(burn-up?) problem.  Just wondered if you knew*** Nissely or Keith
Spalding, two people from Lancaster who used to visit us every summer.  
*** Nissely is a retired highway engineer and currently owns a winery
there.  And, I believe, that Keith Spalding was once President of F & M.
 Let us know.  T. in Montana

------------------------------------------------------------------------> --

Quote:

> Professor of Psychology       (That's R-underscore-Lehman)
> Franklin & Marshall College            Voice (717)291-4202
> PO Box 3003                              FAX (717)291-4387
> Lancaster,  PA  17604-3003
>                "I'd rather be blowing glass."


 
 
 

Melting burners

Post by Roger Peterso » Mon, 10 Feb 1997 04:00:00


Dick,

Call Dudley Gibberson at Joppa Glasswork

Joppa Glassworks, Inc.
P.O. Box 202
Warner, NH  03278

Phone: (603) 456-3569
  Fax: (603) 456-2138

If Dudley does not know what to do, it most likely can't be fixed.

Roger...

 
 
 

Melting burners

Post by mikefi.. » Tue, 11 Feb 1997 04:00:00



Quote:
Lehman) writes:
>I figure there's only a couple
>of ways to mess up. You can have the port too large or too small for
>the burner, or you can put the burner too far in or too far out.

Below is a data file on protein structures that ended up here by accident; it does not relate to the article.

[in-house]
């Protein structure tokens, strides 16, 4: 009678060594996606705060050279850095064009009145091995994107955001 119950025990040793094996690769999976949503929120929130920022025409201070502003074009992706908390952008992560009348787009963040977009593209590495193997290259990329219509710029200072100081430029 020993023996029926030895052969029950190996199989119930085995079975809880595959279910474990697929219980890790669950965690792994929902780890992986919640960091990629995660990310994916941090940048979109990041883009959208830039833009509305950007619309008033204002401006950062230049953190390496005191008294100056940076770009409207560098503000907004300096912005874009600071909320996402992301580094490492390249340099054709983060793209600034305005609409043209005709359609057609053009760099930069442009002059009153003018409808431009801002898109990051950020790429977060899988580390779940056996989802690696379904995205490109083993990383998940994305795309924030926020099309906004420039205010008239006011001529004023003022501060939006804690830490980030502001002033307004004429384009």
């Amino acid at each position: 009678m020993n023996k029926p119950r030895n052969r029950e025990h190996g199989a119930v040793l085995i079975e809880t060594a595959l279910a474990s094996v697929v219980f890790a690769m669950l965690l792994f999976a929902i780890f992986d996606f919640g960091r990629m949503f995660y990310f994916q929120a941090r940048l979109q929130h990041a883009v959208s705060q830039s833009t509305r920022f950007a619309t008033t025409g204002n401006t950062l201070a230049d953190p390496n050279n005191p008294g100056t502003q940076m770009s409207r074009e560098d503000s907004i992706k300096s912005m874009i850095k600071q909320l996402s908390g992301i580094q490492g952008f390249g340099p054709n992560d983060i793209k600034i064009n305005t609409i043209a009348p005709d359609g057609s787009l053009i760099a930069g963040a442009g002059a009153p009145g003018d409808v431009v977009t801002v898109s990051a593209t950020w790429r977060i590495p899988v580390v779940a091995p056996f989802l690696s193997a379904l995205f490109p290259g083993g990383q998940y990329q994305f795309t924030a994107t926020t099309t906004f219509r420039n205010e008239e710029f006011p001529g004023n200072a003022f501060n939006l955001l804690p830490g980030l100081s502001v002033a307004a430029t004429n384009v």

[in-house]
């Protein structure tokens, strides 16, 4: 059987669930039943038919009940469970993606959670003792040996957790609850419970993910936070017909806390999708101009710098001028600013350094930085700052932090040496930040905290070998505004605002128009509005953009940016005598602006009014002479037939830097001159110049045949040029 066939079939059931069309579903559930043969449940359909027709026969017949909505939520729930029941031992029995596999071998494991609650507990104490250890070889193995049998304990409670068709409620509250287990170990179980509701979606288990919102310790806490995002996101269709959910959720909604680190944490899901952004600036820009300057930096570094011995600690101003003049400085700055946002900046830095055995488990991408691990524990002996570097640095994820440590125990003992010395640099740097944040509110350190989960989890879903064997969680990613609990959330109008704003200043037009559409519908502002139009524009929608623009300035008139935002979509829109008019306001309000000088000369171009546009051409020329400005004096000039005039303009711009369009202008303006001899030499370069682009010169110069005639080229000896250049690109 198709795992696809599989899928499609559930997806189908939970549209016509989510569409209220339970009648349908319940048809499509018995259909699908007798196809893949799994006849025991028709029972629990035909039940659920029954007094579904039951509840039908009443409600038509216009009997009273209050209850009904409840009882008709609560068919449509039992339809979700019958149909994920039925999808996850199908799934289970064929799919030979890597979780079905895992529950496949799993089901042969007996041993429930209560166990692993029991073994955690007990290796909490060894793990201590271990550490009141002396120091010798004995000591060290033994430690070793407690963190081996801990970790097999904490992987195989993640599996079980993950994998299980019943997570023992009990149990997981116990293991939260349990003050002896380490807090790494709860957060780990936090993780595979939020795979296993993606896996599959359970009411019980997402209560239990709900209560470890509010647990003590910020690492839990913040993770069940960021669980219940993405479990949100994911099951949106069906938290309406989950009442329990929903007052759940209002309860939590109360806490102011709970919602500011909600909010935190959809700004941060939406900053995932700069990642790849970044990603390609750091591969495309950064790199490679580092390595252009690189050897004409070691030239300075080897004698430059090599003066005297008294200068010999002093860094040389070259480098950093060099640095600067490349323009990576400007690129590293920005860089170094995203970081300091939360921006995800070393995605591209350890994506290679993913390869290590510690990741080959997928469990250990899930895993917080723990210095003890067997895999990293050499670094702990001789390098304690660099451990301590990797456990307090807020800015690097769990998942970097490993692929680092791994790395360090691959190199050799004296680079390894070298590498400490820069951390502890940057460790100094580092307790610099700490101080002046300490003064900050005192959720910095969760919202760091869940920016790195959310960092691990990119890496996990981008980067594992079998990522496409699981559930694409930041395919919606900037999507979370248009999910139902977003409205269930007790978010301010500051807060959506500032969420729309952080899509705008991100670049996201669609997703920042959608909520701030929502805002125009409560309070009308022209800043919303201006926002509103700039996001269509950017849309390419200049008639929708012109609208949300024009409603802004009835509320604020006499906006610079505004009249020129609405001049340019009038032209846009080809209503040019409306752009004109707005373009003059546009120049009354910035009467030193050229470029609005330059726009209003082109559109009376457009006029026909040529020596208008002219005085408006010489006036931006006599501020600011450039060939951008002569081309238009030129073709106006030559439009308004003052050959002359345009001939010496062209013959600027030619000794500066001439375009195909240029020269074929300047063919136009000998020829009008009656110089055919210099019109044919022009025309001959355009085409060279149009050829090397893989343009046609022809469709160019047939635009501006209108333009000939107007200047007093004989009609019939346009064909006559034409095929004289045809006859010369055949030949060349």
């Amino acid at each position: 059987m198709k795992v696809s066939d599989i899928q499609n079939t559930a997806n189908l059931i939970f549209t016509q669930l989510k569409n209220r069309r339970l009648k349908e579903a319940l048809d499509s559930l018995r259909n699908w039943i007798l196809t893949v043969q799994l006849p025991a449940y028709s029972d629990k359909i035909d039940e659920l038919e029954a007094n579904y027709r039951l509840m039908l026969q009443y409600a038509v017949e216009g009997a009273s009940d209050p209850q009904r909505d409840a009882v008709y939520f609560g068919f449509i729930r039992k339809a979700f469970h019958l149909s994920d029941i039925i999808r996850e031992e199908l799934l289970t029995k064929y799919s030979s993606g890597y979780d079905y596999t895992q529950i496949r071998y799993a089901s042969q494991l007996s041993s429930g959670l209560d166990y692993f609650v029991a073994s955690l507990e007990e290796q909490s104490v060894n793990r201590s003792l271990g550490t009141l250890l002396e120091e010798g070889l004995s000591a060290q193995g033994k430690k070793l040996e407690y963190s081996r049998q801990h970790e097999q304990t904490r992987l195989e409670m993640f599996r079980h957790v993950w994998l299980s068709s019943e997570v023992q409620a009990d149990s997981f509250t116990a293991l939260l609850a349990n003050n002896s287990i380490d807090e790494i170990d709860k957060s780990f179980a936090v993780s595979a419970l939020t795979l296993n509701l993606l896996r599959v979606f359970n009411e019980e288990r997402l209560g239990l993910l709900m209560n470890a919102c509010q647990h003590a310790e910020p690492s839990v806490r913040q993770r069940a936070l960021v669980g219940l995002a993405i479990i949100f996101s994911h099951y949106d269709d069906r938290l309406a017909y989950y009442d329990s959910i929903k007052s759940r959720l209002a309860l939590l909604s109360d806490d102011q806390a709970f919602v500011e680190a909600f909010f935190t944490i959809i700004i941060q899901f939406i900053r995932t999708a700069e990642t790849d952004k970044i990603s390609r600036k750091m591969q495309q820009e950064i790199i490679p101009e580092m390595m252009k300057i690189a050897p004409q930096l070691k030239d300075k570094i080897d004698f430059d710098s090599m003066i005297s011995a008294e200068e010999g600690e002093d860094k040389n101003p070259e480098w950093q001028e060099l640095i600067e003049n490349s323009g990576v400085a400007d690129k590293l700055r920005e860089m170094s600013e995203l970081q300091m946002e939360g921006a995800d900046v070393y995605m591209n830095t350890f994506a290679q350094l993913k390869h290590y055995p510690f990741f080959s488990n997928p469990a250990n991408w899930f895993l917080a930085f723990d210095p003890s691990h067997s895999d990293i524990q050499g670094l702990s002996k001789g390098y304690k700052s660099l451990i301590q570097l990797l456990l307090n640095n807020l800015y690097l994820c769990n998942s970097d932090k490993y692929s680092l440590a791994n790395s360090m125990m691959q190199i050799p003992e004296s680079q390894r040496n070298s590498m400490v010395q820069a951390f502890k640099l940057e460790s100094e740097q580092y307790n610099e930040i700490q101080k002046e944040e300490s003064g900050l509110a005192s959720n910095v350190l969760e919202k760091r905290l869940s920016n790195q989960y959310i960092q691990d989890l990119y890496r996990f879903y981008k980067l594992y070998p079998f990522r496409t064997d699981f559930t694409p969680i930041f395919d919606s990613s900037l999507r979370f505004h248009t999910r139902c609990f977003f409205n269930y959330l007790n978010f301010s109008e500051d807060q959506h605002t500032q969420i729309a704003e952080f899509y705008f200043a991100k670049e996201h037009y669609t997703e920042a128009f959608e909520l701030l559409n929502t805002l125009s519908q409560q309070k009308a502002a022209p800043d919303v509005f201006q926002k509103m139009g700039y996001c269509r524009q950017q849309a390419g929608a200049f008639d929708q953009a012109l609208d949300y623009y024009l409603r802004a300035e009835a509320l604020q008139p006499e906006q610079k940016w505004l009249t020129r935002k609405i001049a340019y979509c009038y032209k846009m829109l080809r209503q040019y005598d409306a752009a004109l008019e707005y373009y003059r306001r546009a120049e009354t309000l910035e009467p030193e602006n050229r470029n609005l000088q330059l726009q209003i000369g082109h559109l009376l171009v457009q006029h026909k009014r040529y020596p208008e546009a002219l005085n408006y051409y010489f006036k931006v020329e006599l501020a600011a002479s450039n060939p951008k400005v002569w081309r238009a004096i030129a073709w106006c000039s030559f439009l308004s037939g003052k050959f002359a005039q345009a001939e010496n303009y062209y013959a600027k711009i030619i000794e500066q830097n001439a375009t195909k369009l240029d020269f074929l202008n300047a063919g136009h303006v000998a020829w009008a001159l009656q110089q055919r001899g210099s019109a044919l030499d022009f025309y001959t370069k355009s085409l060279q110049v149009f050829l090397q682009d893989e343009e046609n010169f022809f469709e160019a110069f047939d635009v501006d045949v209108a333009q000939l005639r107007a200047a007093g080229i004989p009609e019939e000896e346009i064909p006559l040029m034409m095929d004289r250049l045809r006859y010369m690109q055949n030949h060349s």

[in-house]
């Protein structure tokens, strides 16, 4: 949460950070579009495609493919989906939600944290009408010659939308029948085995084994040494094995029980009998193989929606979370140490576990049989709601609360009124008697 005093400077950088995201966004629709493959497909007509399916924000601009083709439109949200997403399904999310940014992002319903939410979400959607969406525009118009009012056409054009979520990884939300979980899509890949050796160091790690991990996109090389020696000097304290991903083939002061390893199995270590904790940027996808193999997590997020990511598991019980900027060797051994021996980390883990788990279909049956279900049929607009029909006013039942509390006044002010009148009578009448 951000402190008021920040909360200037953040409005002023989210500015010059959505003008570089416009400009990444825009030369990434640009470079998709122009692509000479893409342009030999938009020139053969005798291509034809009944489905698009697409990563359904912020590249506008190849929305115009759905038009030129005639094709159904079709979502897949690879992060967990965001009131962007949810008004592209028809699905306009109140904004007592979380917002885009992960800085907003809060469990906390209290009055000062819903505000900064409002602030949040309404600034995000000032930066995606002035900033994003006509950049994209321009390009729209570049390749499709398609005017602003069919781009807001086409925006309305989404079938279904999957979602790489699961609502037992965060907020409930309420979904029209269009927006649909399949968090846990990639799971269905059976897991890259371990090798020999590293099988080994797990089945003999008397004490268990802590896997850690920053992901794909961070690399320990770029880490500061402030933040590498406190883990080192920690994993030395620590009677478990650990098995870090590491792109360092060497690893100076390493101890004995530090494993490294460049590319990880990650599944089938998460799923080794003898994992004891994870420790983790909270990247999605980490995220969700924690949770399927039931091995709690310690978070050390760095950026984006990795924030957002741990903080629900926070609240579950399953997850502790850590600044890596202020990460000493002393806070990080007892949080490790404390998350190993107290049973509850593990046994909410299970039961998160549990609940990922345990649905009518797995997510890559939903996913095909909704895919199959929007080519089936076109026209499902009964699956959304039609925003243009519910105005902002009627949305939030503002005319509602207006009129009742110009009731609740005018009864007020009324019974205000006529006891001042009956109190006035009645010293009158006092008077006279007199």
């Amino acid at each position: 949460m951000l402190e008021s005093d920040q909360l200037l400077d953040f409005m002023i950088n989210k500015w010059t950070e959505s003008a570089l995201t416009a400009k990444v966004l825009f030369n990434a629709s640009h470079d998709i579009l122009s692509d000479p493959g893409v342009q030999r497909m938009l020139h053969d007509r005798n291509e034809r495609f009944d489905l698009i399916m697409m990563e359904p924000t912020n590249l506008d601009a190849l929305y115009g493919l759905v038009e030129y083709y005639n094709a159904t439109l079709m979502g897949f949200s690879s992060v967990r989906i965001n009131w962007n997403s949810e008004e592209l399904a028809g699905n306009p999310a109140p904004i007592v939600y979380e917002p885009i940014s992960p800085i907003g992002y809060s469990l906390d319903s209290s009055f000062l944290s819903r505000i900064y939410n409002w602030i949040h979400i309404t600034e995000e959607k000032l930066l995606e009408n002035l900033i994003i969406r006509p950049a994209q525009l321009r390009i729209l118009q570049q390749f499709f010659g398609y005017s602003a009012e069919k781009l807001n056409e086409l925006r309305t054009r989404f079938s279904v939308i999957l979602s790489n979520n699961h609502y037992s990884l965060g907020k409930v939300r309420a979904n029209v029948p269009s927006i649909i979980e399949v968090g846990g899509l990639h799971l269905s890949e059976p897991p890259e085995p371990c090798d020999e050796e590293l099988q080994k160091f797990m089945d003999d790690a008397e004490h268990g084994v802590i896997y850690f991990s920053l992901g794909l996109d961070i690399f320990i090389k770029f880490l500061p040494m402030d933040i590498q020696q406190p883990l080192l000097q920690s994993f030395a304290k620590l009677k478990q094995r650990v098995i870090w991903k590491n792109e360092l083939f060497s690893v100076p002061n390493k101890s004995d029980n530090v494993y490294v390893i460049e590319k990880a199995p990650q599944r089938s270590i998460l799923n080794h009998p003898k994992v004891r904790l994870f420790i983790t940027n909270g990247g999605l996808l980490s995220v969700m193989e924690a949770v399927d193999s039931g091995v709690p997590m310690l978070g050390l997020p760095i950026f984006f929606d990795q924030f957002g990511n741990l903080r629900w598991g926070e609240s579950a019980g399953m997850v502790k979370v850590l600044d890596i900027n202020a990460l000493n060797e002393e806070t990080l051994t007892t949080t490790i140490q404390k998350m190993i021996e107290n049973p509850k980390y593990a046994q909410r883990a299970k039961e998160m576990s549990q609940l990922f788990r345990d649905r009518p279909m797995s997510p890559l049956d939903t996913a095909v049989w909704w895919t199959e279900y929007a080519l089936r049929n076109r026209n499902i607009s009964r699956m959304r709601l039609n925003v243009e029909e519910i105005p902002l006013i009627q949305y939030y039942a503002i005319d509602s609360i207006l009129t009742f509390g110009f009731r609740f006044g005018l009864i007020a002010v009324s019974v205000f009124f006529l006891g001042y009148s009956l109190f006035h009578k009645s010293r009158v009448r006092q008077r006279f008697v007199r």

>(There's plenty of gas pressure and air, and the previous burner head
>lasted 8 years or so in the same furnace.)

>Can any of you furnace workers out there offer any suggestions? Exactly
>WHERE does the burner head go? How big should the port be relative to
>the burner? Anything else that might help these folks? (Helping them
>will, of course, help me, too, even if it's not MY shop.)

  Gibberson's "catalog" and the instructions that come with his burners
give very precise directions for placing the burner.
  The burner should be placed so that its front face is even or a little
(1/4") outside the castable forming the furnace.  The port should be
barely larger than the burner and ideally should taper so the small end is
at the burner.   A small amount of frax should be used to fill the crack
without encasing the burner head.  The head should not be surrounded with